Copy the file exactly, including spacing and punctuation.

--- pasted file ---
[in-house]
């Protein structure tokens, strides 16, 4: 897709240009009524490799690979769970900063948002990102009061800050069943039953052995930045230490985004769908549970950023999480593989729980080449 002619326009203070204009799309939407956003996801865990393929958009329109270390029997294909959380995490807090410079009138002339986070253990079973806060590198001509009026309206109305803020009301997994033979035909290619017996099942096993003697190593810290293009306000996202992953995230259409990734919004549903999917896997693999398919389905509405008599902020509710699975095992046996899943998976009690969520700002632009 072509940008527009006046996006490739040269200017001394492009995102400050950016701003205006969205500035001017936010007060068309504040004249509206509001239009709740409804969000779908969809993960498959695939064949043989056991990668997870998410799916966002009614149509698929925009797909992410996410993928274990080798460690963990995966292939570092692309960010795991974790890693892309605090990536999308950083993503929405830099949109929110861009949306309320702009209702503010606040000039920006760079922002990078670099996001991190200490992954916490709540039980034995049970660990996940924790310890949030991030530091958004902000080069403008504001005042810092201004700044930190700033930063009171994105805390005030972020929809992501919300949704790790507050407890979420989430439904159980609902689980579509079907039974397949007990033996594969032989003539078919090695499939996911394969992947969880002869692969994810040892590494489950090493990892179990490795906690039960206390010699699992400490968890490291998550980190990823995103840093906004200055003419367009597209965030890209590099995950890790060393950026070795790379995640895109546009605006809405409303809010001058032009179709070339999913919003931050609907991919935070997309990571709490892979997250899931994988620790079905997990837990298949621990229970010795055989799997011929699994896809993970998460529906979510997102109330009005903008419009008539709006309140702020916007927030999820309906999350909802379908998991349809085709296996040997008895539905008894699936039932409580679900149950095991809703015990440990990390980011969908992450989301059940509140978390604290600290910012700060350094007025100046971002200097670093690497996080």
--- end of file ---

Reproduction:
[in-house]
């Protein structure tokens, strides 16, 4: 897709240009009524490799690979769970900063948002990102009061800050069943039953052995930045230490985004769908549970950023999480593989729980080449 002619326009203070204009799309939407956003996801865990393929958009329109270390029997294909959380995490807090410079009138002339986070253990079973806060590198001509009026309206109305803020009301997994033979035909290619017996099942096993003697190593810290293009306000996202992953995230259409990734919004549903999917896997693999398919389905509405008599902020509710699975095992046996899943998976009690969520700002632009 072509940008527009006046996006490739040269200017001394492009995102400050950016701003205006969205500035001017936010007060068309504040004249509206509001239009709740409804969000779908969809993960498959695939064949043989056991990668997870998410799916966002009614149509698929925009797909992410996410993928274990080798460690963990995966292939570092692309960010795991974790890693892309605090990536999308950083993503929405830099949109929110861009949306309320702009209702503010606040000039920006760079922002990078670099996001991190200490992954916490709540039980034995049970660990996940924790310890949030991030530091958004902000080069403008504001005042810092201004700044930190700033930063009171994105805390005030972020929809992501919300949704790790507050407890979420989430439904159980609902689980579509079907039974397949007990033996594969032989003539078919090695499939996911394969992947969880002869692969994810040892590494489950090493990892179990490795906690039960206390010699699992400490968890490291998550980190990823995103840093906004200055003419367009597209965030890209590099995950890790060393950026070795790379995640895109546009605006809405409303809010001058032009179709070339999913919003931050609907991919935070997309990571709490892979997250899931994988620790079905997990837990298949621990229970010795055989799997011929699994896809993970998460529906979510997102109330009005903008419009008539709006309140702020916007927030999820309906999350909802379908998991349809085709296996040997008895539905008894699936039932409580679900149950095991809703015990440990990390980011969908992450989301059940509140978390604290600290910012700060350094007025100046971002200097670093690497996080």